Studies of the impacts of divorce on younger children are everywhere.  But, six years ago, trying to find a study or advice about the effects of divorce on adult children ?  Yeah, good luck.  When it happened to me
there was nothing out there for me to read or reference.  Seriously.  My friends didn't know what to say because, though their parents may have divorced when they were younger, my situation was totally different.  I was just out there alone, treading water, trying to take one day at a time. 

My parents wanted to explain what happened.
I understood what was going on.
They wanted me to know every bit of detail that led to this point.
I understood and definitely didn't want to hear it.
They felt the need to call me every damn day and talk about it.
I hated it.
I was pissed off.
I kicked and screamed and cried and put Cameryn's tantrums to shame.
I was scared.
I felt shattered. 

What did this mean for my family from now on?   I felt that all of my family memories were just frauds.  That all of those happy moments, all of those happy holidays, could never have meaning again.  How could they when they would never be spent together?  And then I realized that my wedding photos would be tainted too.  I was headed for another breakdown for sure.  I wasn't ready for another BIG change in my life.  I had graduated from college 6 months before I was engaged.  I was learning how to be an adult.  Soon, I would learn how to be a wife.  I needed my parents, both of my parents, to teach me.  I wanted both of them to teach me.  Together.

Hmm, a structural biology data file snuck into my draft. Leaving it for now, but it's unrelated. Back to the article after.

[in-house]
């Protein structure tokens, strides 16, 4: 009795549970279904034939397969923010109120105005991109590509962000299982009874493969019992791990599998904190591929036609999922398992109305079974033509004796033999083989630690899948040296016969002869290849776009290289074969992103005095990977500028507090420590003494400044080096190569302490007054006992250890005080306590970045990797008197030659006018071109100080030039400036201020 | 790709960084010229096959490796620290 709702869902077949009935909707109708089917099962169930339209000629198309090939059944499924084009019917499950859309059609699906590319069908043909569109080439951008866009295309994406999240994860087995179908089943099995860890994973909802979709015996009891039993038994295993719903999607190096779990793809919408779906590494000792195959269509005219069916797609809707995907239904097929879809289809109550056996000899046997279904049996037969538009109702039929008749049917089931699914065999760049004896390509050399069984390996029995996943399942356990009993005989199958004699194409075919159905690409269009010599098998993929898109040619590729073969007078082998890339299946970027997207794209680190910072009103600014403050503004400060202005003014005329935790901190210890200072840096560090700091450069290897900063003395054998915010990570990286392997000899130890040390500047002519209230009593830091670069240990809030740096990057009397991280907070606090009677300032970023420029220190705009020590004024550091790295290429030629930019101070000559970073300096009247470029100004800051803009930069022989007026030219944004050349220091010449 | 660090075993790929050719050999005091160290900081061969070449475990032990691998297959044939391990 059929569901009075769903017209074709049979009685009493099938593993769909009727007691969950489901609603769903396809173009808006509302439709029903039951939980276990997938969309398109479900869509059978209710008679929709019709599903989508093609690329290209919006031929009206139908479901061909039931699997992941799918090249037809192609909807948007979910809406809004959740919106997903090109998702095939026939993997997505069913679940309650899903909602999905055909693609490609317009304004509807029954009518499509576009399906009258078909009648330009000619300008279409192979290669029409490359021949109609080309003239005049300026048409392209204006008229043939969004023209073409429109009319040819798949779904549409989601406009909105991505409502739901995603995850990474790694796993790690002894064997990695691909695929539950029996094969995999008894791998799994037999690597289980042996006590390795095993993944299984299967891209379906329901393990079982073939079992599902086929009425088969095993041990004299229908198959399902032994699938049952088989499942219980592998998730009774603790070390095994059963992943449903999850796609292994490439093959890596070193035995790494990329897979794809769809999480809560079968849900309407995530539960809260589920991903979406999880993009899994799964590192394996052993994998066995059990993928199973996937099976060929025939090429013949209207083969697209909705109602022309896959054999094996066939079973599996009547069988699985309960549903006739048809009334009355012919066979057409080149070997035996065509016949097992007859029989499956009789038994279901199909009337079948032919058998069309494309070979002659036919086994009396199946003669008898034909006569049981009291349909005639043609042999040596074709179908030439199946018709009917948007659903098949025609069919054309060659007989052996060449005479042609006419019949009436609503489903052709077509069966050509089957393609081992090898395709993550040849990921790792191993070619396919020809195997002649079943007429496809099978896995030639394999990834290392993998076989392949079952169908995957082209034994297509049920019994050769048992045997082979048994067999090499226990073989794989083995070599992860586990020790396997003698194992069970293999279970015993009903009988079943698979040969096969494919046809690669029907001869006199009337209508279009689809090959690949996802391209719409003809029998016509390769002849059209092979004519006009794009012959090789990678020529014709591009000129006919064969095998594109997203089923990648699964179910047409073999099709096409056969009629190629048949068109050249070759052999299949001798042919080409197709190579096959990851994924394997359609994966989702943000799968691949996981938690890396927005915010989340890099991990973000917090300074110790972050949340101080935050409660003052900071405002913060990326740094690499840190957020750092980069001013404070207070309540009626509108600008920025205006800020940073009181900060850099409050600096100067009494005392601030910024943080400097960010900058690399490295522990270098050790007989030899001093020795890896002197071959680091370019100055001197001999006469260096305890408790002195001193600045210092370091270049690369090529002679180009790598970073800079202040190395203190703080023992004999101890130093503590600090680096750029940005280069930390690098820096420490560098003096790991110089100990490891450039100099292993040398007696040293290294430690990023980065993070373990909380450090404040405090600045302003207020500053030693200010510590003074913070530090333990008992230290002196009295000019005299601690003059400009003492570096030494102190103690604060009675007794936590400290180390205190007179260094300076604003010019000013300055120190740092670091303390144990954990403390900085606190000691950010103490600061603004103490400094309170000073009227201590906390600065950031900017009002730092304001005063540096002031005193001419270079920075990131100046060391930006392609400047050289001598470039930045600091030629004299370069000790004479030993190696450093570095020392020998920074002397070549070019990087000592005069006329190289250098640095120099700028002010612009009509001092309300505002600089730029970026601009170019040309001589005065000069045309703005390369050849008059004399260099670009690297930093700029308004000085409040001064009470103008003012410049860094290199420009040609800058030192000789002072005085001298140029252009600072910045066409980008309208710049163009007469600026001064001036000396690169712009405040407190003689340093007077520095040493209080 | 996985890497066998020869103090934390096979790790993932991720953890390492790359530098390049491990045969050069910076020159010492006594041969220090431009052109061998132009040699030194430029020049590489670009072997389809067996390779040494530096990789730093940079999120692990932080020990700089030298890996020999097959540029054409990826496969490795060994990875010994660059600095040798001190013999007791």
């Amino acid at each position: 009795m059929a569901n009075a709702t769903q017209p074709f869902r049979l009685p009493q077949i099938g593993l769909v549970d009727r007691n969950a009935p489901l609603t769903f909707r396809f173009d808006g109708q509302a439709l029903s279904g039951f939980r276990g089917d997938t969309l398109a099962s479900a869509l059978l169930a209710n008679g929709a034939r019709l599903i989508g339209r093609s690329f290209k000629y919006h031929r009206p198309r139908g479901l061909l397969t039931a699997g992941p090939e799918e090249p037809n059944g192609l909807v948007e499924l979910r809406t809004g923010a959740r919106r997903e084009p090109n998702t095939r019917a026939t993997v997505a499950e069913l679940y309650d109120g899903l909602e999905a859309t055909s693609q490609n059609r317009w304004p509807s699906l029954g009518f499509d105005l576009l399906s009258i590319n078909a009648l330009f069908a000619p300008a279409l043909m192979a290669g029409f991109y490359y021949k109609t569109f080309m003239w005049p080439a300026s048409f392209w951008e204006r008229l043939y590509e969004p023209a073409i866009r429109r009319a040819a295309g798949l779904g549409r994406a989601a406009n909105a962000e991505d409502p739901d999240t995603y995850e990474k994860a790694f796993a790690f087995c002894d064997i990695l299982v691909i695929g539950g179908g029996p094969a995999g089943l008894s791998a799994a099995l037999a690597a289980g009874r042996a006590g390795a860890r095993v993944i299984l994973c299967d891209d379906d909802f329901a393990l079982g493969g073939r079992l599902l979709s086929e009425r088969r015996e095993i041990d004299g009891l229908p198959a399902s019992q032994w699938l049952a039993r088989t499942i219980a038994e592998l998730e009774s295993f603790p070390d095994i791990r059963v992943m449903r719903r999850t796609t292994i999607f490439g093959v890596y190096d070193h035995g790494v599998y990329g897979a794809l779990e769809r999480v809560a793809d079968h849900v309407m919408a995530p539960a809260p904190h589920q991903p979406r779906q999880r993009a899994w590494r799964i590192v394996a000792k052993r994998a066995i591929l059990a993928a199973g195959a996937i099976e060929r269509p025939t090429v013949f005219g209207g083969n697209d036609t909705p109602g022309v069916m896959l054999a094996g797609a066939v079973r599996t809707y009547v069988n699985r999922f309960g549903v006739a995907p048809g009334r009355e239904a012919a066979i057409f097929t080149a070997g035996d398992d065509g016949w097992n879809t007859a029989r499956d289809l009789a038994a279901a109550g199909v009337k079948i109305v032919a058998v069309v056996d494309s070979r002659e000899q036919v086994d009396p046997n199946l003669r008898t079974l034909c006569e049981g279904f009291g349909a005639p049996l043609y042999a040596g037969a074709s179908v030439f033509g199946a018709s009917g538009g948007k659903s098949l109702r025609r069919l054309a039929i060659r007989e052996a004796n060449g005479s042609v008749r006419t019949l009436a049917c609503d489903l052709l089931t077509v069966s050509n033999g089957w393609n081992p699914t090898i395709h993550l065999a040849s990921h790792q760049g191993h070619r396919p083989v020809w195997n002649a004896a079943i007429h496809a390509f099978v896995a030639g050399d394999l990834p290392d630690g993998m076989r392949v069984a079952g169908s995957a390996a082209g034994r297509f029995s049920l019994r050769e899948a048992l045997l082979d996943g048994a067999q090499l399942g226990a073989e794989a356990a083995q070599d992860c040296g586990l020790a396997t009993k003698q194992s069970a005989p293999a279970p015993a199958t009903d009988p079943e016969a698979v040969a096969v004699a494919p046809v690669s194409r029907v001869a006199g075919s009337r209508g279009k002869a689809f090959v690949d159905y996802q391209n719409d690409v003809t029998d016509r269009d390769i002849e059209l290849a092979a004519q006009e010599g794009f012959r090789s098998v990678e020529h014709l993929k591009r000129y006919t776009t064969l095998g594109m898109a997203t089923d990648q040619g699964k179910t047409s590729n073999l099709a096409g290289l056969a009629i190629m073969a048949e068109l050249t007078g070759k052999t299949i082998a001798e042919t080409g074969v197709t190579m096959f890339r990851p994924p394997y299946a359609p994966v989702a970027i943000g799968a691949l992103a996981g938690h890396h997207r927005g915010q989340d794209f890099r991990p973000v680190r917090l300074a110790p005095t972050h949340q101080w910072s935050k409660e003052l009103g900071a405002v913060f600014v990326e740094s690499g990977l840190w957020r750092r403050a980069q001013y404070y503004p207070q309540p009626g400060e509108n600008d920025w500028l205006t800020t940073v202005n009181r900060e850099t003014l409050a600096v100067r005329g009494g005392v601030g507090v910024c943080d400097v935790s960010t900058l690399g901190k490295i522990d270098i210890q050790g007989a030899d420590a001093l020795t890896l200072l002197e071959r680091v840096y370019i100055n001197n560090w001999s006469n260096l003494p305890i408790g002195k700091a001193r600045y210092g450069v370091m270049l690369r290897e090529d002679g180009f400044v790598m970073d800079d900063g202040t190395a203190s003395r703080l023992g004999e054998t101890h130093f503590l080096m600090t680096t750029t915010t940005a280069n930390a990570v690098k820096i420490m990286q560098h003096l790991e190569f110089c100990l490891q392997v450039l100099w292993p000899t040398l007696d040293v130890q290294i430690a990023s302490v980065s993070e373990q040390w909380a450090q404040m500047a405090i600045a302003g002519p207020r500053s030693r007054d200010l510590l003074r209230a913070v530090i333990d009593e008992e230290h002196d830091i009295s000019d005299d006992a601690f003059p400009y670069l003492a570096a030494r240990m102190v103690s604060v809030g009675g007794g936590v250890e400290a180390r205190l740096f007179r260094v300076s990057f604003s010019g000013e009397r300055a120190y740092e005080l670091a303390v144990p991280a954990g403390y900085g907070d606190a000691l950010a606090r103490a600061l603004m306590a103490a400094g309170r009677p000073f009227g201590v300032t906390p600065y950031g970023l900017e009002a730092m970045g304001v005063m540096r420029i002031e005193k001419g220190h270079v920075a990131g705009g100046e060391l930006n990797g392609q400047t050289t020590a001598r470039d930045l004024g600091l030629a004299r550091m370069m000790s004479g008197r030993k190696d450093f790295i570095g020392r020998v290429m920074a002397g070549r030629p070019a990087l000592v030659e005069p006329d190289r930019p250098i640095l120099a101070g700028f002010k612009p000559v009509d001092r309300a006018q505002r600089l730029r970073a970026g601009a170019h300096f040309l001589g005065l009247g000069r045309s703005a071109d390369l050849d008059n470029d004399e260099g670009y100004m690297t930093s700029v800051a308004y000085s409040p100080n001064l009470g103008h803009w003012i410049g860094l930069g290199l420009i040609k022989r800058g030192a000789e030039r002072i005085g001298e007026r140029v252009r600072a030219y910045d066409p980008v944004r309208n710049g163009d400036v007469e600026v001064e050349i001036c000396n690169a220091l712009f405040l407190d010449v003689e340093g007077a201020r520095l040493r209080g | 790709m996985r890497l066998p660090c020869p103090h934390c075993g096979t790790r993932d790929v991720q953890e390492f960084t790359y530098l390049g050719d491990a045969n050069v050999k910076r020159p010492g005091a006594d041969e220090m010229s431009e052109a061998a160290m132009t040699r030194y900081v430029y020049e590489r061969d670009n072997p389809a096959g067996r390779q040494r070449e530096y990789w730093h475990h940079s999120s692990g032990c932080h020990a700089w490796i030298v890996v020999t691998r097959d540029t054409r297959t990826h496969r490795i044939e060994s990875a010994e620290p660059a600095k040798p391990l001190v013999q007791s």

The phone would ring and I would pick it up only to fight with a family member for hours.  We would scream, yell, and cry and eventually it got to the point where I couldn't take anymore calls from them.  My stress level was through the roof and conversations with family would leave me exhausted and totally out of sorts.  Yes, I was an adult, but, more importantly, I was their child.  They were my parents.  They were supposed to protect me from the reasons why.  They weren't supposed to make me feel like I had to choose.  They were supposed to comfort me and let me know that it was going to be okay, that our family, though fragmented, would be a family again, just different.  I couldn't be their sounding board.  I couldn't be their friend.  I couldn't be the one that they could lean on during this time.  I couldn't let them vent to me and say horrible things about the other.   I had to learn to redefine my relationships with my parents.  I had to be the adult.

So I did.